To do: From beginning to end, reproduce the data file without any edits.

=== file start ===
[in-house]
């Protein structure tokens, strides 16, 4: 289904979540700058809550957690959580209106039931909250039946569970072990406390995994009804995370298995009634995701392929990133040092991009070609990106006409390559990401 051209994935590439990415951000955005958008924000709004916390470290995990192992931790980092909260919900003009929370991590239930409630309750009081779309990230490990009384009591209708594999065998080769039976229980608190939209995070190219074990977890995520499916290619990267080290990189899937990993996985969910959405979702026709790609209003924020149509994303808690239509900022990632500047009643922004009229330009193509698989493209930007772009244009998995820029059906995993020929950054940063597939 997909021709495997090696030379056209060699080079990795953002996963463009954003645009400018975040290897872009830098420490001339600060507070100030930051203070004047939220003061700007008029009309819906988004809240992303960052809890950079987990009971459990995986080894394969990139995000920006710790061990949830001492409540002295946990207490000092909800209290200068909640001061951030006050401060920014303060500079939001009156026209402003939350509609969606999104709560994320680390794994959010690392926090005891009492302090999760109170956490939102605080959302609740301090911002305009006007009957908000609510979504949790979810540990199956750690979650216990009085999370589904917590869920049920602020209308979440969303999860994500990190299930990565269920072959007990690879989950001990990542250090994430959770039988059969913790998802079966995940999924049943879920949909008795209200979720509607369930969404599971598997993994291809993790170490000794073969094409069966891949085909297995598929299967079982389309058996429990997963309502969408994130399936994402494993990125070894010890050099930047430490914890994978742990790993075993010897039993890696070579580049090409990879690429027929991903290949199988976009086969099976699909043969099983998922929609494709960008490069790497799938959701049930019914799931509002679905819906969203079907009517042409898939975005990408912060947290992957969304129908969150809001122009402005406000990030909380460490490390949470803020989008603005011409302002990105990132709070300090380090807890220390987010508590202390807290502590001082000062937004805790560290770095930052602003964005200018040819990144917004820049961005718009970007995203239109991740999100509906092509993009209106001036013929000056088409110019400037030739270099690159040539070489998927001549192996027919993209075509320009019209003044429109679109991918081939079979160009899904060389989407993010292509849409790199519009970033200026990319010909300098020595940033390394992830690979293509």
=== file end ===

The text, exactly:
[in-house]
């Protein structure tokens, strides 16, 4: 289904979540700058809550957690959580209106039931909250039946569970072990406390995994009804995370298995009634995701392929990133040092991009070609990106006409390559990401 051209994935590439990415951000955005958008924000709004916390470290995990192992931790980092909260919900003009929370991590239930409630309750009081779309990230490990009384009591209708594999065998080769039976229980608190939209995070190219074990977890995520499916290619990267080290990189899937990993996985969910959405979702026709790609209003924020149509994303808690239509900022990632500047009643922004009229330009193509698989493209930007772009244009998995820029059906995993020929950054940063597939 997909021709495997090696030379056209060699080079990795953002996963463009954003645009400018975040290897872009830098420490001339600060507070100030930051203070004047939220003061700007008029009309819906988004809240992303960052809890950079987990009971459990995986080894394969990139995000920006710790061990949830001492409540002295946990207490000092909800209290200068909640001061951030006050401060920014303060500079939001009156026209402003939350509609969606999104709560994320680390794994959010690392926090005891009492302090999760109170956490939102605080959302609740301090911002305009006007009957908000609510979504949790979810540990199956750690979650216990009085999370589904917590869920049920602020209308979440969303999860994500990190299930990565269920072959007990690879989950001990990542250090994430959770039988059969913790998802079966995940999924049943879920949909008795209200979720509607369930969404599971598997993994291809993790170490000794073969094409069966891949085909297995598929299967079982389309058996429990997963309502969408994130399936994402494993990125070894010890050099930047430490914890994978742990790993075993010897039993890696070579580049090409990879690429027929991903290949199988976009086969099976699909043969099983998922929609494709960008490069790497799938959701049930019914799931509002679905819906969203079907009517042409898939975005990408912060947290992957969304129908969150809001122009402005406000990030909380460490490390949470803020989008603005011409302002990105990132709070300090380090807890220390987010508590202390807290502590001082000062937004805790560290770095930052602003964005200018040819990144917004820049961005718009970007995203239109991740999100509906092509993009209106001036013929000056088409110019400037030739270099690159040539070489998927001549192996027919993209075509320009019209003044429109679109991918081939079979160009899904060389989407993010292509849409790199519009970033200026990319010909300098020595940033390394992830690979293509």